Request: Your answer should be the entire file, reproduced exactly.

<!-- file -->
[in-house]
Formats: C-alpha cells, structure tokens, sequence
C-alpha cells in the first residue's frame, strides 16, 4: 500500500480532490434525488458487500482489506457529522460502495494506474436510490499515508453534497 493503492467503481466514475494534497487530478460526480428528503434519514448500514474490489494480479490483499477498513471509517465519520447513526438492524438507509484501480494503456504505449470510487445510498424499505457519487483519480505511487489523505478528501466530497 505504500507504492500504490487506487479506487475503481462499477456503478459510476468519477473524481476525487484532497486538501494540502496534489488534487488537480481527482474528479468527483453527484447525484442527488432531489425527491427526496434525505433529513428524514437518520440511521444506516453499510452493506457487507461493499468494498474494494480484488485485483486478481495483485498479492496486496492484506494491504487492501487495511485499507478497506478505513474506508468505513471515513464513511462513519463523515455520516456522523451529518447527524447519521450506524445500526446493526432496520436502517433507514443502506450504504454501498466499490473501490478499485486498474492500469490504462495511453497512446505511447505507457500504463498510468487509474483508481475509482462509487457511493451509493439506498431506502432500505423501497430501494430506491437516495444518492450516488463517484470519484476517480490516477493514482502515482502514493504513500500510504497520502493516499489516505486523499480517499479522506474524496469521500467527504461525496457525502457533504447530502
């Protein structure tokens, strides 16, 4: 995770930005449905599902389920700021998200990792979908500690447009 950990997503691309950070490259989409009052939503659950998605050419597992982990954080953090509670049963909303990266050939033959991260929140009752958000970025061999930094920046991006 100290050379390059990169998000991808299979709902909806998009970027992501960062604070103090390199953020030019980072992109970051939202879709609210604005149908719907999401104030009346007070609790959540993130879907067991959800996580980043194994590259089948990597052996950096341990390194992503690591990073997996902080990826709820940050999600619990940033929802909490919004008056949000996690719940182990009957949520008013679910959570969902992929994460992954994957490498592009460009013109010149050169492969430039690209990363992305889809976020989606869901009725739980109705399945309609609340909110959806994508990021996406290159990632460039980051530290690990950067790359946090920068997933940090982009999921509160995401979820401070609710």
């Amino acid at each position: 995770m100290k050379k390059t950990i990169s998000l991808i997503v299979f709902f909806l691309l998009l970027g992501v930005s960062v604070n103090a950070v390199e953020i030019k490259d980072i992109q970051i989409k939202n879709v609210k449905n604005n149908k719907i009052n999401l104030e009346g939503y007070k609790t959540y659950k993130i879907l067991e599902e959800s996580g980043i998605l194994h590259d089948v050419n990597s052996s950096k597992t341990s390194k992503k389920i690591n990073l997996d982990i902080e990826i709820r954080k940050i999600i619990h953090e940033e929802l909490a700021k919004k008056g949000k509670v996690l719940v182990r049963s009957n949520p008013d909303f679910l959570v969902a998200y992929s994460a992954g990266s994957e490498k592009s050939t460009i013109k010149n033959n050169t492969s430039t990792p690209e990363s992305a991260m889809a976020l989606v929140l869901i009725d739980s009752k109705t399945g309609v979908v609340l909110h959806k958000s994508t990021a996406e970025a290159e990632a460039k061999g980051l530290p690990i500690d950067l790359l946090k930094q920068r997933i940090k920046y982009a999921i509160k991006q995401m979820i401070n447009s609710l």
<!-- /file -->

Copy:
[in-house]
Formats: C-alpha cells, structure tokens, sequence
C-alpha cells in the first residue's frame, strides 16, 4: 500500500480532490434525488458487500482489506457529522460502495494506474436510490499515508453534497 493503492467503481466514475494534497487530478460526480428528503434519514448500514474490489494480479490483499477498513471509517465519520447513526438492524438507509484501480494503456504505449470510487445510498424499505457519487483519480505511487489523505478528501466530497 505504500507504492500504490487506487479506487475503481462499477456503478459510476468519477473524481476525487484532497486538501494540502496534489488534487488537480481527482474528479468527483453527484447525484442527488432531489425527491427526496434525505433529513428524514437518520440511521444506516453499510452493506457487507461493499468494498474494494480484488485485483486478481495483485498479492496486496492484506494491504487492501487495511485499507478497506478505513474506508468505513471515513464513511462513519463523515455520516456522523451529518447527524447519521450506524445500526446493526432496520436502517433507514443502506450504504454501498466499490473501490478499485486498474492500469490504462495511453497512446505511447505507457500504463498510468487509474483508481475509482462509487457511493451509493439506498431506502432500505423501497430501494430506491437516495444518492450516488463517484470519484476517480490516477493514482502515482502514493504513500500510504497520502493516499489516505486523499480517499479522506474524496469521500467527504461525496457525502457533504447530502
């Protein structure tokens, strides 16, 4: 995770930005449905599902389920700021998200990792979908500690447009 950990997503691309950070490259989409009052939503659950998605050419597992982990954080953090509670049963909303990266050939033959991260929140009752958000970025061999930094920046991006 100290050379390059990169998000991808299979709902909806998009970027992501960062604070103090390199953020030019980072992109970051939202879709609210604005149908719907999401104030009346007070609790959540993130879907067991959800996580980043194994590259089948990597052996950096341990390194992503690591990073997996902080990826709820940050999600619990940033929802909490919004008056949000996690719940182990009957949520008013679910959570969902992929994460992954994957490498592009460009013109010149050169492969430039690209990363992305889809976020989606869901009725739980109705399945309609609340909110959806994508990021996406290159990632460039980051530290690990950067790359946090920068997933940090982009999921509160995401979820401070609710």
């Amino acid at each position: 995770m100290k050379k390059t950990i990169s998000l991808i997503v299979f709902f909806l691309l998009l970027g992501v930005s960062v604070n103090a950070v390199e953020i030019k490259d980072i992109q970051i989409k939202n879709v609210k449905n604005n149908k719907i009052n999401l104030e009346g939503y007070k609790t959540y659950k993130i879907l067991e599902e959800s996580g980043i998605l194994h590259d089948v050419n990597s052996s950096k597992t341990s390194k992503k389920i690591n990073l997996d982990i902080e990826i709820r954080k940050i999600i619990h953090e940033e929802l909490a700021k919004k008056g949000k509670v996690l719940v182990r049963s009957n949520p008013d909303f679910l959570v969902a998200y992929s994460a992954g990266s994957e490498k592009s050939t460009i013109k010149n033959n050169t492969s430039t990792p690209e990363s992305a991260m889809a976020l989606v929140l869901i009725d739980s009752k109705t399945g309609v979908v609340l909110h959806k958000s994508t990021a996406e970025a290159e990632a460039k061999g980051l530290p690990i500690d950067l790359l946090k930094q920068r997933i940090k920046y982009a999921i509160k991006q995401m979820i401070n447009s609710l």